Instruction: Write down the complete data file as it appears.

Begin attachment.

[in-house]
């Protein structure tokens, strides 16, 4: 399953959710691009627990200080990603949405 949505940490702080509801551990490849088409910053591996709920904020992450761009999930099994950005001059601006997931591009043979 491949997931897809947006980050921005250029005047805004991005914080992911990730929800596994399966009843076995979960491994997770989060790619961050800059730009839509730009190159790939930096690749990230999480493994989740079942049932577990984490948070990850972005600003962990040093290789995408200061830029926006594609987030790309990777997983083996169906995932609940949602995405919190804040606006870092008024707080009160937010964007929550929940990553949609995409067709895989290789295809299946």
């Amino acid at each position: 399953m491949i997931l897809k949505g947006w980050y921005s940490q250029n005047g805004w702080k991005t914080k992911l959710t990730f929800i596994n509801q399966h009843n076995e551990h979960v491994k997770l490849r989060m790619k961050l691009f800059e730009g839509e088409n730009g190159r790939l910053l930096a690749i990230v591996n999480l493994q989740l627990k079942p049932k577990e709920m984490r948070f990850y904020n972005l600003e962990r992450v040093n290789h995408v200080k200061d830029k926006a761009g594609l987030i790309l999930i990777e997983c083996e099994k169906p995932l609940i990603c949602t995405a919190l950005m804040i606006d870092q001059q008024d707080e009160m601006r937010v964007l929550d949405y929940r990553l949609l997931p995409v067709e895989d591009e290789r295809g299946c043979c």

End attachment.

[in-house]
């Protein structure tokens, strides 16, 4: 399953959710691009627990200080990603949405 949505940490702080509801551990490849088409910053591996709920904020992450761009999930099994950005001059601006997931591009043979 491949997931897809947006980050921005250029005047805004991005914080992911990730929800596994399966009843076995979960491994997770989060790619961050800059730009839509730009190159790939930096690749990230999480493994989740079942049932577990984490948070990850972005600003962990040093290789995408200061830029926006594609987030790309990777997983083996169906995932609940949602995405919190804040606006870092008024707080009160937010964007929550929940990553949609995409067709895989290789295809299946």
């Amino acid at each position: 399953m491949i997931l897809k949505g947006w980050y921005s940490q250029n005047g805004w702080k991005t914080k992911l959710t990730f929800i596994n509801q399966h009843n076995e551990h979960v491994k997770l490849r989060m790619k961050l691009f800059e730009g839509e088409n730009g190159r790939l910053l930096a690749i990230v591996n999480l493994q989740l627990k079942p049932k577990e709920m984490r948070f990850y904020n972005l600003e962990r992450v040093n290789h995408v200080k200061d830029k926006a761009g594609l987030i790309l999930i990777e997983c083996e099994k169906p995932l609940i990603c949602t995405a919190l950005m804040i606006d870092q001059q008024d707080e009160m601006r937010v964007l929550d949405y929940r990553l949609l997931p995409v067709e895989d591009e290789r295809g299946c043979c």